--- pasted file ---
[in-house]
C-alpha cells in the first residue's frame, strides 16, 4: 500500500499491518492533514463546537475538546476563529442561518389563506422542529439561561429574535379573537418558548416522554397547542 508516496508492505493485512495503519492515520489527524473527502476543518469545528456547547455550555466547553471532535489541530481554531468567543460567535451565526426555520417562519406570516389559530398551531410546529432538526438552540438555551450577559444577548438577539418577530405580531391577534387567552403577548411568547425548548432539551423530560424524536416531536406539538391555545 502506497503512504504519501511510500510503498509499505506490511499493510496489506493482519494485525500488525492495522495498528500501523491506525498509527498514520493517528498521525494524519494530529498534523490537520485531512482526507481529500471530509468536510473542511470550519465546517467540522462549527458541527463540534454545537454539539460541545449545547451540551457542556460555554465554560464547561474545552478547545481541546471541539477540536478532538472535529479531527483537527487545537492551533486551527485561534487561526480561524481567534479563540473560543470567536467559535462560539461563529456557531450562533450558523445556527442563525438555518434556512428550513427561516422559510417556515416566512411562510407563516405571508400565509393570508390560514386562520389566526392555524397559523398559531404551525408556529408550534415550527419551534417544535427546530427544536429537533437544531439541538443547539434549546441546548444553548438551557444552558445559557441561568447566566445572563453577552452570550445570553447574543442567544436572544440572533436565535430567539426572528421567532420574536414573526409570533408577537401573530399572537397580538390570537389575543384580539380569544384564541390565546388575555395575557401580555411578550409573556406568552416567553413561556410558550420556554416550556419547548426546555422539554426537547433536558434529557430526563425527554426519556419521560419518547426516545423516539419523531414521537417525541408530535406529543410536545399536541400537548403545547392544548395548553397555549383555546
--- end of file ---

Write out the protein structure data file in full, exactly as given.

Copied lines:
[in-house]
C-alpha cells in the first residue's frame, strides 16, 4: 500500500499491518492533514463546537475538546476563529442561518389563506422542529439561561429574535379573537418558548416522554397547542 508516496508492505493485512495503519492515520489527524473527502476543518469545528456547547455550555466547553471532535489541530481554531468567543460567535451565526426555520417562519406570516389559530398551531410546529432538526438552540438555551450577559444577548438577539418577530405580531391577534387567552403577548411568547425548548432539551423530560424524536416531536406539538391555545 502506497503512504504519501511510500510503498509499505506490511499493510496489506493482519494485525500488525492495522495498528500501523491506525498509527498514520493517528498521525494524519494530529498534523490537520485531512482526507481529500471530509468536510473542511470550519465546517467540522462549527458541527463540534454545537454539539460541545449545547451540551457542556460555554465554560464547561474545552478547545481541546471541539477540536478532538472535529479531527483537527487545537492551533486551527485561534487561526480561524481567534479563540473560543470567536467559535462560539461563529456557531450562533450558523445556527442563525438555518434556512428550513427561516422559510417556515416566512411562510407563516405571508400565509393570508390560514386562520389566526392555524397559523398559531404551525408556529408550534415550527419551534417544535427546530427544536429537533437544531439541538443547539434549546441546548444553548438551557444552558445559557441561568447566566445572563453577552452570550445570553447574543442567544436572544440572533436565535430567539426572528421567532420574536414573526409570533408577537401573530399572537397580538390570537389575543384580539380569544384564541390565546388575555395575557401580555411578550409573556406568552416567553413561556410558550420556554416550556419547548426546555422539554426537547433536558434529557430526563425527554426519556419521560419518547426516545423516539419523531414521537417525541408530535406529543410536545399536541400537548403545547392544548395548553397555549383555546